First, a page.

The Mariners have agreed to acquire catcher Welington Castillo from the Cubs in exchange for right-handed reliever Yoervis Medina, the clubs announced. Jeff Passan of Yahoo Sports first reported the deal on Twitter.
Castillo, who only recently turned 28, has long seemed one of the more likely players in the game to be dealt — as I explained in breaking him down as a trade candidate back in March. Over the offseason, the Cubs dealt for Miguel Montero and signed David Ross to back him up, leaving Castillo without an obvious role.
Indeed, Castillo has only appeared behind the plate in nine games thus far, though he’s managed to see 47 plate appearances due to pinch-hitting duties. Regardless of his role, Castillo has struggled this year, slashing just .163/.234/.349. Of course, a .172 BABIP surely is not helping. And while Castillo carries a hefty 14.3% infield fly rate, he is also credited with more hard-hit balls than he has historically produced.
As always, there’s a deeper track record to consider. All said, Castillo has been an approximately league-average hitter over his career, which is certainly useful for a backstop. And he has at times shown something more, putting up a composite .271/.345/.404 line across the 2012 and 2013 seasons.
The real questions with Castillo seem to be on the other side of the ledger, though that is not entirely borne out by the numbers. He has never rated very highly in the pitch-framing department, but receives strong marks for his arm and pitch-blocking.
He is far from a perfect player, of course, which is presumably why the Cubs sought out replacements. But there is a lot to like about Castillo, who is playing on a $2.1MM salary this year and can be controlled for two more seasons through arbitration.
From the Mariners perspective, this deal provides the club with a long-term partner for incumbent Mike Zunino, who figures to lose some playing time after a rather active start to the year. Seattle has received scant production from its backstops: Zunino himself owns a meager .179/.241/.348 slash, though he has hit five long balls, while Jesus Sucre has just one hit in 16 turns at bat.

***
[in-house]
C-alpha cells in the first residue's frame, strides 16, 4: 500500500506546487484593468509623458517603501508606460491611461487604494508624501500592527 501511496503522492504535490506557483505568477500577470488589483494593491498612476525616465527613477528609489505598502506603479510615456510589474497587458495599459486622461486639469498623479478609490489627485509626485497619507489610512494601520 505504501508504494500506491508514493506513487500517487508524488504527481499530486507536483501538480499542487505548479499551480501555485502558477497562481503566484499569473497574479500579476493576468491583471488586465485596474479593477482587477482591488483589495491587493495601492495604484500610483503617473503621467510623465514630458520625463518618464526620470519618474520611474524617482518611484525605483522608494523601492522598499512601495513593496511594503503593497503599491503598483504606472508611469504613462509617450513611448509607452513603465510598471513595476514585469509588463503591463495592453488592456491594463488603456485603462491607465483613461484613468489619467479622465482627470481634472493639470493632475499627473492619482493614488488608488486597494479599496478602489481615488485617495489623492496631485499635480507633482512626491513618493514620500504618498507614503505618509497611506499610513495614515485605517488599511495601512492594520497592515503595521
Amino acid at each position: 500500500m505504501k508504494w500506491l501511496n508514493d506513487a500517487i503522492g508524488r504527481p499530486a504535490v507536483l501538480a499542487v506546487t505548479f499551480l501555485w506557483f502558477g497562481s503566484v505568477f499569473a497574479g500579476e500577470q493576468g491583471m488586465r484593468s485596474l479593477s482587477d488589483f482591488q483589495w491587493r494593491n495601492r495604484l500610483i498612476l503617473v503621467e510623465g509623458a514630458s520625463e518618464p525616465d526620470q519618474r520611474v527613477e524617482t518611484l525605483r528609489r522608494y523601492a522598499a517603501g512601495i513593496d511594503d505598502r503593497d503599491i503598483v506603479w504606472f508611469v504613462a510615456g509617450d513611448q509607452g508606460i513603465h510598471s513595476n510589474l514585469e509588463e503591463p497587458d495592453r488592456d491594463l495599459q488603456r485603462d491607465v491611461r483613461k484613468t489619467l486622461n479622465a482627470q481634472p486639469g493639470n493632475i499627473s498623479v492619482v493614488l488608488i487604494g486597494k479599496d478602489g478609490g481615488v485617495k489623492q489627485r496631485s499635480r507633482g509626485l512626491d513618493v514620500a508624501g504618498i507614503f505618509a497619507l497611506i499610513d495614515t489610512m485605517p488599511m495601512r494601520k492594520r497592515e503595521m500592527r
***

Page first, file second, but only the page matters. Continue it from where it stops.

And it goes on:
On the Cubs side of the ledger, Medina seemingly represents a buy-low arm of the sort that the team has targeted in recent years with some frequency. Though the 26-year-old has struggled with just 6.8 K/9 against 5.3 BB/9 this year — the walks are nothing new, though he had struck out better than nine hitters per nine innings in prior years — he still owns a 3.00 ERA in his 12 innings of work. And Medina has compiled 125 innings of 2.81 ERA pitching over the prior two seasons.
Medina has exhibited some rather significant velocity loss this year, dropping from last year’s 94-95 mph range down to 92.4 mph with both his four-seamer and two-seamer thus far in 2015. In addition to a quality sinker, which he went away from this year, Medina also features a rather promising curveball. That offspeed offering rated as one of the best in the game back in 2013 and continues to generate positive (albeit less excellent) results, at least by measure of Pitch F/X pitch value.
Chicago can and will stash Medina in Triple-A while attempting to work on his control issues and waiting for a need to arise. With two years of MLB service entering the season, Medina had figured to quality for arbitration next year, but that could well be in doubt at this point (though he’ll also have a chance at Super Two status if he doesn’t reach three years of service). All said, then, Chicago will control Medina for at least three and potentially four seasons after this one.
Photo courtesy of USA Today Sports Images.